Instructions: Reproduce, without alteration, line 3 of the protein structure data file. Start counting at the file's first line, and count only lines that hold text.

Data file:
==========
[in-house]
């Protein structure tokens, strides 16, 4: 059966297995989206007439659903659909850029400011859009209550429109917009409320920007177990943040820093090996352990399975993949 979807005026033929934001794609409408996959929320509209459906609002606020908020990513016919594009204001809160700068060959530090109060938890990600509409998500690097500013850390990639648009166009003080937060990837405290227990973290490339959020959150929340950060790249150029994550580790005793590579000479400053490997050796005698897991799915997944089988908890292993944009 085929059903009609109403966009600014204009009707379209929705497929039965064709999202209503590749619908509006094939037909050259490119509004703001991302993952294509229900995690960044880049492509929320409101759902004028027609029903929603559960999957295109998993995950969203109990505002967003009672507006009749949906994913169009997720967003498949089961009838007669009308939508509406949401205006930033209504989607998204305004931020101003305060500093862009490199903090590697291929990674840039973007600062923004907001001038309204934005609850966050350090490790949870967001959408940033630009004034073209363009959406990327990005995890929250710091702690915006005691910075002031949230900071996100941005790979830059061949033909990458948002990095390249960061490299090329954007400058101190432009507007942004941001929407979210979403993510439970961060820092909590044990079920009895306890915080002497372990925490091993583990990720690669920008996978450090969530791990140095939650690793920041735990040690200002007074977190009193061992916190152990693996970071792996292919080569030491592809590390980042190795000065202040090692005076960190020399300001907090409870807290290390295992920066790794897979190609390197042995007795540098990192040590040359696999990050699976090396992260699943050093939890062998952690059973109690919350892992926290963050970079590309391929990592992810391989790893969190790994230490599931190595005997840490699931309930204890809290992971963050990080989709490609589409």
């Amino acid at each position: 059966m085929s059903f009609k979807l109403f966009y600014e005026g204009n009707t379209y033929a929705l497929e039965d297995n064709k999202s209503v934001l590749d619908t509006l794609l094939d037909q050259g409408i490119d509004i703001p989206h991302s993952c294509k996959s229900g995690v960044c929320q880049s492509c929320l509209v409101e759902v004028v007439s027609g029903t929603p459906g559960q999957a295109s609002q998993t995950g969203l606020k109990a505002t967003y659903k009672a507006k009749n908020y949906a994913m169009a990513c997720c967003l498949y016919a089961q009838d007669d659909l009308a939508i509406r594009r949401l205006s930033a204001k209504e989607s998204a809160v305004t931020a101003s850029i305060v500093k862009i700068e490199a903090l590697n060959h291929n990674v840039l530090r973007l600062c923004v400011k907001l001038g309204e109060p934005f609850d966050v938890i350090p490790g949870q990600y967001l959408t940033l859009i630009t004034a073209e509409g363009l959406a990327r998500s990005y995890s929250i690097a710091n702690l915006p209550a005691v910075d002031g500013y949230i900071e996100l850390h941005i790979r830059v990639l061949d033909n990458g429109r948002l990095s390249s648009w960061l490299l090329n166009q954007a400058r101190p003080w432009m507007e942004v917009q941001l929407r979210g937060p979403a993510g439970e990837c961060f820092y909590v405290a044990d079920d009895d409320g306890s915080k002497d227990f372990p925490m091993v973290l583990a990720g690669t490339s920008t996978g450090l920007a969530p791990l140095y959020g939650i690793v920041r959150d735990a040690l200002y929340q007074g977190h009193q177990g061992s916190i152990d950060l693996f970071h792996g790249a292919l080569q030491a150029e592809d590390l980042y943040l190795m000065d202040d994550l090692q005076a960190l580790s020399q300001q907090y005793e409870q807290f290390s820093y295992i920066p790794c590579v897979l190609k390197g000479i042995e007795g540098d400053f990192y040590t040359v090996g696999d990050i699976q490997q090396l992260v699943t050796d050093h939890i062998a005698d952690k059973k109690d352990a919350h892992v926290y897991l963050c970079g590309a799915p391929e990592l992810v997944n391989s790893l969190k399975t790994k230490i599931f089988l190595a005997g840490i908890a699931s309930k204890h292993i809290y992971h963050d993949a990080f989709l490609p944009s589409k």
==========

């Amino acid at each position: 059966m085929s059903f009609k979807l109403f966009y600014e005026g204009n009707t379209y033929a929705l497929e039965d297995n064709k999202s209503v934001l590749d619908t509006l794609l094939d037909q050259g409408i490119d509004i703001p989206h991302s993952c294509k996959s229900g995690v960044c929320q880049s492509c929320l509209v409101e759902v004028v007439s027609g029903t929603p459906g559960q999957a295109s609002q998993t995950g969203l606020k109990a505002t967003y659903k009672a507006k009749n908020y949906a994913m169009a990513c997720c967003l498949y016919a089961q009838d007669d659909l009308a939508i509406r594009r949401l205006s930033a204001k209504e989607s998204a809160v305004t931020a101003s850029i305060v500093k862009i700068e490199a903090l590697n060959h291929n990674v840039l530090r973007l600062c923004v400011k907001l001038g309204e109060p934005f609850d966050v938890i350090p490790g949870q990600y967001l959408t940033l859009i630009t004034a073209e509409g363009l959406a990327r998500s990005y995890s929250i690097a710091n702690l915006p209550a005691v910075d002031g500013y949230i900071e996100l850390h941005i790979r830059v990639l061949d033909n990458g429109r948002l990095s390249s648009w960061l490299l090329n166009q954007a400058r101190p003080w432009m507007e942004v917009q941001l929407r979210g937060p979403a993510g439970e990837c961060f820092y909590v405290a044990d079920d009895d409320g306890s915080k002497d227990f372990p925490m091993v973290l583990a990720g690669t490339s920008t996978g450090l920007a969530p791990l140095y959020g939650i690793v920041r959150d735990a040690l200002y929340q007074g977190h009193q177990g061992s916190i152990d950060l693996f970071h792996g790249a292919l080569q030491a150029e592809d590390l980042y943040l190795m000065d202040d994550l090692q005076a960190l580790s020399q300001q907090y005793e409870q807290f290390s820093y295992i920066p790794c590579v897979l190609k390197g000479i042995e007795g540098d400053f990192y040590t040359v090996g696999d990050i699976q490997q090396l992260v699943t050796d050093h939890i062998a005698d952690k059973k109690d352990a919350h892992v926290y897991l963050c970079g590309a799915p391929e990592l992810v997944n391989s790893l969190k399975t790994k230490i599931f089988l190595a005997g840490i908890a699931s309930k204890h292993i809290y992971h963050d993949a990080f989709l490609p944009s589409k």